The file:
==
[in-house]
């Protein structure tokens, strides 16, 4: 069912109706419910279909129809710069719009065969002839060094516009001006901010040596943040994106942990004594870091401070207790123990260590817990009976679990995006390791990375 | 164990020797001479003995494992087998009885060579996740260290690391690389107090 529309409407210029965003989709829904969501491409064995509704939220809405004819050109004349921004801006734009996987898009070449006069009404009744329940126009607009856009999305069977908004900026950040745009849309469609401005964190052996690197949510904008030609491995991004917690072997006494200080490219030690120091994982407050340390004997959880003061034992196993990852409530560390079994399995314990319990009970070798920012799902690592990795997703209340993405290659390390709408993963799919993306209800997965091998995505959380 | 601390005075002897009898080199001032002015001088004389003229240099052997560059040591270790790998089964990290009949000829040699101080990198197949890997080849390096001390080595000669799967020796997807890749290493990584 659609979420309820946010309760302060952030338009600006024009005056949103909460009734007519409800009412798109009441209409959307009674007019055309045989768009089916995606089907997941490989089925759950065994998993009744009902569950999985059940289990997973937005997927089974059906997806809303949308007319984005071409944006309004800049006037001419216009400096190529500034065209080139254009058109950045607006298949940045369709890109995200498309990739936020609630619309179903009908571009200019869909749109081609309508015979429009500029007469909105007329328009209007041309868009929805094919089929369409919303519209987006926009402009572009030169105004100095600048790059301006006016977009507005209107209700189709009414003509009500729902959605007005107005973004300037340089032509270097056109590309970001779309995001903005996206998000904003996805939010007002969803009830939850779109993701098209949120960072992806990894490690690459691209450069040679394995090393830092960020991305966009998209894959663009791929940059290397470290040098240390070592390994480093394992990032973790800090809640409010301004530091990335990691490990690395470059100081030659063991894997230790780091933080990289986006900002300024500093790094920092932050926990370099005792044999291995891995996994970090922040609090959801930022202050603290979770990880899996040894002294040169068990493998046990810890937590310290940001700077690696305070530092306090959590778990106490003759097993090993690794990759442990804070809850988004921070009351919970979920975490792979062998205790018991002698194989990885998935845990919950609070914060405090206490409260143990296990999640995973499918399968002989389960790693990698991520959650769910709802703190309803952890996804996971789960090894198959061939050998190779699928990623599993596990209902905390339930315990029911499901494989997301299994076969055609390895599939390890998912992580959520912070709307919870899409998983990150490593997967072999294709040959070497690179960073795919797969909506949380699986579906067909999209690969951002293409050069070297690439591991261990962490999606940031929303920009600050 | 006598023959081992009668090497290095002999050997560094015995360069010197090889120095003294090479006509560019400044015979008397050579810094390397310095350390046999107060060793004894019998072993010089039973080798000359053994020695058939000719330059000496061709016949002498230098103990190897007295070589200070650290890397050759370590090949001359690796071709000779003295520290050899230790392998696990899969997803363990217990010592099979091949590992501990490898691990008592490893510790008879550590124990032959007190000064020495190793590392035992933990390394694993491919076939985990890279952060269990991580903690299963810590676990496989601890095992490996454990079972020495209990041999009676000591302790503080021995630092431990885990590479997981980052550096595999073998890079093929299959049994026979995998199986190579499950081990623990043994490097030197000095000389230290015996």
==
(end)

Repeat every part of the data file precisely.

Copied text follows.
[in-house]
């Protein structure tokens, strides 16, 4: 069912109706419910279909129809710069719009065969002839060094516009001006901010040596943040994106942990004594870091401070207790123990260590817990009976679990995006390791990375 | 164990020797001479003995494992087998009885060579996740260290690391690389107090 529309409407210029965003989709829904969501491409064995509704939220809405004819050109004349921004801006734009996987898009070449006069009404009744329940126009607009856009999305069977908004900026950040745009849309469609401005964190052996690197949510904008030609491995991004917690072997006494200080490219030690120091994982407050340390004997959880003061034992196993990852409530560390079994399995314990319990009970070798920012799902690592990795997703209340993405290659390390709408993963799919993306209800997965091998995505959380 | 601390005075002897009898080199001032002015001088004389003229240099052997560059040591270790790998089964990290009949000829040699101080990198197949890997080849390096001390080595000669799967020796997807890749290493990584 659609979420309820946010309760302060952030338009600006024009005056949103909460009734007519409800009412798109009441209409959307009674007019055309045989768009089916995606089907997941490989089925759950065994998993009744009902569950999985059940289990997973937005997927089974059906997806809303949308007319984005071409944006309004800049006037001419216009400096190529500034065209080139254009058109950045607006298949940045369709890109995200498309990739936020609630619309179903009908571009200019869909749109081609309508015979429009500029007469909105007329328009209007041309868009929805094919089929369409919303519209987006926009402009572009030169105004100095600048790059301006006016977009507005209107209700189709009414003509009500729902959605007005107005973004300037340089032509270097056109590309970001779309995001903005996206998000904003996805939010007002969803009830939850779109993701098209949120960072992806990894490690690459691209450069040679394995090393830092960020991305966009998209894959663009791929940059290397470290040098240390070592390994480093394992990032973790800090809640409010301004530091990335990691490990690395470059100081030659063991894997230790780091933080990289986006900002300024500093790094920092932050926990370099005792044999291995891995996994970090922040609090959801930022202050603290979770990880899996040894002294040169068990493998046990810890937590310290940001700077690696305070530092306090959590778990106490003759097993090993690794990759442990804070809850988004921070009351919970979920975490792979062998205790018991002698194989990885998935845990919950609070914060405090206490409260143990296990999640995973499918399968002989389960790693990698991520959650769910709802703190309803952890996804996971789960090894198959061939050998190779699928990623599993596990209902905390339930315990029911499901494989997301299994076969055609390895599939390890998912992580959520912070709307919870899409998983990150490593997967072999294709040959070497690179960073795919797969909506949380699986579906067909999209690969951002293409050069070297690439591991261990962490999606940031929303920009600050 | 006598023959081992009668090497290095002999050997560094015995360069010197090889120095003294090479006509560019400044015979008397050579810094390397310095350390046999107060060793004894019998072993010089039973080798000359053994020695058939000719330059000496061709016949002498230098103990190897007295070589200070650290890397050759370590090949001359690796071709000779003295520290050899230790392998696990899969997803363990217990010592099979091949590992501990490898691990008592490893510790008879550590124990032959007190000064020495190793590392035992933990390394694993491919076939985990890279952060269990991580903690299963810590676990496989601890095992490996454990079972020495209990041999009676000591302790503080021995630092431990885990590479997981980052550096595999073998890079093929299959049994026979995998199986190579499950081990623990043994490097030197000095000389230290015996």